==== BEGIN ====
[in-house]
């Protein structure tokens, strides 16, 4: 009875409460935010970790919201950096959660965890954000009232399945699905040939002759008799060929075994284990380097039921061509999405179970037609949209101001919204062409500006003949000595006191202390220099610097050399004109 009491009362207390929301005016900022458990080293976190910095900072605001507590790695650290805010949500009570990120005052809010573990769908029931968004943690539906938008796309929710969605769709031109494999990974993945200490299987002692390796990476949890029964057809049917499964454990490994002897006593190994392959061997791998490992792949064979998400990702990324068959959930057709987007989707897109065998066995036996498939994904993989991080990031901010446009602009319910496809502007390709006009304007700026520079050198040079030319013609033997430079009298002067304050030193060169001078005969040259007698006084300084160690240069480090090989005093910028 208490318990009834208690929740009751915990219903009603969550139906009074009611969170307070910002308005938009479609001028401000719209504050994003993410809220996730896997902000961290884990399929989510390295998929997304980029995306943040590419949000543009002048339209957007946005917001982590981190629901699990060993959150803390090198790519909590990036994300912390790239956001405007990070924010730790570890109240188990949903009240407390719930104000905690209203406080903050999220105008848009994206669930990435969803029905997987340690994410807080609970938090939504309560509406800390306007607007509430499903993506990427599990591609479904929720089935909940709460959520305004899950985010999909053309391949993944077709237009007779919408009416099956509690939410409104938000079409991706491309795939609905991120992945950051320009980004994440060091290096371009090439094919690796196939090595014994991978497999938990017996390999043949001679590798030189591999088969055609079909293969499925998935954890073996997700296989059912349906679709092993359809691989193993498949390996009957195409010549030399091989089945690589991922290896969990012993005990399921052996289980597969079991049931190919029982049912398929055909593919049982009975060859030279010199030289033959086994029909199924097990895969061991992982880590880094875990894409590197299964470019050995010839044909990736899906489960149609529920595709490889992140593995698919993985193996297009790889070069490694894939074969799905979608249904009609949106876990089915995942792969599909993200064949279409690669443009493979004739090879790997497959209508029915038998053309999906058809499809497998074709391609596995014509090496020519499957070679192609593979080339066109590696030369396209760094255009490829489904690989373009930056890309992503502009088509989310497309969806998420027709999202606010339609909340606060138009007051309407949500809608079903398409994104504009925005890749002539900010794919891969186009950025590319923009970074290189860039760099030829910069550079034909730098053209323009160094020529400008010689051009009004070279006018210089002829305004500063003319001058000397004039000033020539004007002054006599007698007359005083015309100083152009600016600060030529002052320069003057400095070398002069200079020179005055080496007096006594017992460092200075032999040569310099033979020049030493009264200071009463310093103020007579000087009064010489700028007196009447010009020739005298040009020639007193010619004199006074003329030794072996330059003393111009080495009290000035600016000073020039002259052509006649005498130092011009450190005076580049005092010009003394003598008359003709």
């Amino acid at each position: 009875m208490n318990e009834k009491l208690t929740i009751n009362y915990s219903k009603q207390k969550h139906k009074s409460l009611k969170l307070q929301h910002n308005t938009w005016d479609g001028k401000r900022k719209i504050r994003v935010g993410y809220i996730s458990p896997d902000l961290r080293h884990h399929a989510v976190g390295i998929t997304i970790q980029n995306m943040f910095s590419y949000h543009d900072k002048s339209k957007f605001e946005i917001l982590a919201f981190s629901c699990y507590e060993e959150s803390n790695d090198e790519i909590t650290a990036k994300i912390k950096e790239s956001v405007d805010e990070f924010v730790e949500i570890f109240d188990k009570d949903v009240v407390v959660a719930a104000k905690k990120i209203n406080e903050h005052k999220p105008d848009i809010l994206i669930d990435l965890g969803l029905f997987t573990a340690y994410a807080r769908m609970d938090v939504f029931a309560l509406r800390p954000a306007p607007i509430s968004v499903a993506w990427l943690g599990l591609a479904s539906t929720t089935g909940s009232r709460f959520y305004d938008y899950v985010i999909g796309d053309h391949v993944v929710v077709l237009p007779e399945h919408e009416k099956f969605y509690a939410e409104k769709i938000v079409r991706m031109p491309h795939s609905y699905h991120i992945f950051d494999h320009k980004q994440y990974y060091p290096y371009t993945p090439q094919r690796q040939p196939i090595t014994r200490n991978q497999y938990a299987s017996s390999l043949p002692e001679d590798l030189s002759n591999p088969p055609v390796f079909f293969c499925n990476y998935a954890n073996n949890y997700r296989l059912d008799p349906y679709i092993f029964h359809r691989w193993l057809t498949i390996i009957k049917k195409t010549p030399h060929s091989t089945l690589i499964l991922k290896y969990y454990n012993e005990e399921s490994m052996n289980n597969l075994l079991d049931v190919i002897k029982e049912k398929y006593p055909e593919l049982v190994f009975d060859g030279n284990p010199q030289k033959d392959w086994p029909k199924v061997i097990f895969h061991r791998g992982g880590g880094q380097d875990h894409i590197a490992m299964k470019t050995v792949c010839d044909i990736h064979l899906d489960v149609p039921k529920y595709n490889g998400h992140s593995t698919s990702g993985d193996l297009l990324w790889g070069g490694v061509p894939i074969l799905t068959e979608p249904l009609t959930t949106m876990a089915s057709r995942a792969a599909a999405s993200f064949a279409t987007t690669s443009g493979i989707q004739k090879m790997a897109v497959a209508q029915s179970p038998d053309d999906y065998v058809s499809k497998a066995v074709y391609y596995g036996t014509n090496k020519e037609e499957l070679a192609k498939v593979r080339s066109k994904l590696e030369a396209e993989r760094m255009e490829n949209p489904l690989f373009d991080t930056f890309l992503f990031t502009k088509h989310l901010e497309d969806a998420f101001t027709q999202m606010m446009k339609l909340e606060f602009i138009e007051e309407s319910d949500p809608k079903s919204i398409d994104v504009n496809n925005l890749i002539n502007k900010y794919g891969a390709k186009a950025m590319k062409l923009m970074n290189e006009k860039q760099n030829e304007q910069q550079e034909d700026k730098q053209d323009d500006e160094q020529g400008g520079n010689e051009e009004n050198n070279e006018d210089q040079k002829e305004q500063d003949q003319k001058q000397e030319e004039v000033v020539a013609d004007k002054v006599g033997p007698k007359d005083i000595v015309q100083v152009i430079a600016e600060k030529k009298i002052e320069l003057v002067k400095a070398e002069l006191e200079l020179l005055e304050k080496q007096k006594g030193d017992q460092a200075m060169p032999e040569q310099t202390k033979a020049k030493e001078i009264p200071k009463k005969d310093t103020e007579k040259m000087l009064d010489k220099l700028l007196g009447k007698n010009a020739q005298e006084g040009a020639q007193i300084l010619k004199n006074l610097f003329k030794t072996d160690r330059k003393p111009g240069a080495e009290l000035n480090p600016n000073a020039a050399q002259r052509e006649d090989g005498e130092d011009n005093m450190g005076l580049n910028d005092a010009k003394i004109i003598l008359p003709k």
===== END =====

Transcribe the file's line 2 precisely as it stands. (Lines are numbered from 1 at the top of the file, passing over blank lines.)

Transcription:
């Protein structure tokens, strides 16, 4: 009875409460935010970790919201950096959660965890954000009232399945699905040939002759008799060929075994284990380097039921061509999405179970037609949209101001919204062409500006003949000595006191202390220099610097050399004109 009491009362207390929301005016900022458990080293976190910095900072605001507590790695650290805010949500009570990120005052809010573990769908029931968004943690539906938008796309929710969605769709031109494999990974993945200490299987002692390796990476949890029964057809049917499964454990490994002897006593190994392959061997791998490992792949064979998400990702990324068959959930057709987007989707897109065998066995036996498939994904993989991080990031901010446009602009319910496809502007390709006009304007700026520079050198040079030319013609033997430079009298002067304050030193060169001078005969040259007698006084300084160690240069480090090989005093910028 208490318990009834208690929740009751915990219903009603969550139906009074009611969170307070910002308005938009479609001028401000719209504050994003993410809220996730896997902000961290884990399929989510390295998929997304980029995306943040590419949000543009002048339209957007946005917001982590981190629901699990060993959150803390090198790519909590990036994300912390790239956001405007990070924010730790570890109240188990949903009240407390719930104000905690209203406080903050999220105008848009994206669930990435969803029905997987340690994410807080609970938090939504309560509406800390306007607007509430499903993506990427599990591609479904929720089935909940709460959520305004899950985010999909053309391949993944077709237009007779919408009416099956509690939410409104938000079409991706491309795939609905991120992945950051320009980004994440060091290096371009090439094919690796196939090595014994991978497999938990017996390999043949001679590798030189591999088969055609079909293969499925998935954890073996997700296989059912349906679709092993359809691989193993498949390996009957195409010549030399091989089945690589991922290896969990012993005990399921052996289980597969079991049931190919029982049912398929055909593919049982009975060859030279010199030289033959086994029909199924097990895969061991992982880590880094875990894409590197299964470019050995010839044909990736899906489960149609529920595709490889992140593995698919993985193996297009790889070069490694894939074969799905979608249904009609949106876990089915995942792969599909993200064949279409690669443009493979004739090879790997497959209508029915038998053309999906058809499809497998074709391609596995014509090496020519499957070679192609593979080339066109590696030369396209760094255009490829489904690989373009930056890309992503502009088509989310497309969806998420027709999202606010339609909340606060138009007051309407949500809608079903398409994104504009925005890749002539900010794919891969186009950025590319923009970074290189860039760099030829910069550079034909730098053209323009160094020529400008010689051009009004070279006018210089002829305004500063003319001058000397004039000033020539004007002054006599007698007359005083015309100083152009600016600060030529002052320069003057400095070398002069200079020179005055080496007096006594017992460092200075032999040569310099033979020049030493009264200071009463310093103020007579000087009064010489700028007196009447010009020739005298040009020639007193010619004199006074003329030794072996330059003393111009080495009290000035600016000073020039002259052509006649005498130092011009450190005076580049005092010009003394003598008359003709």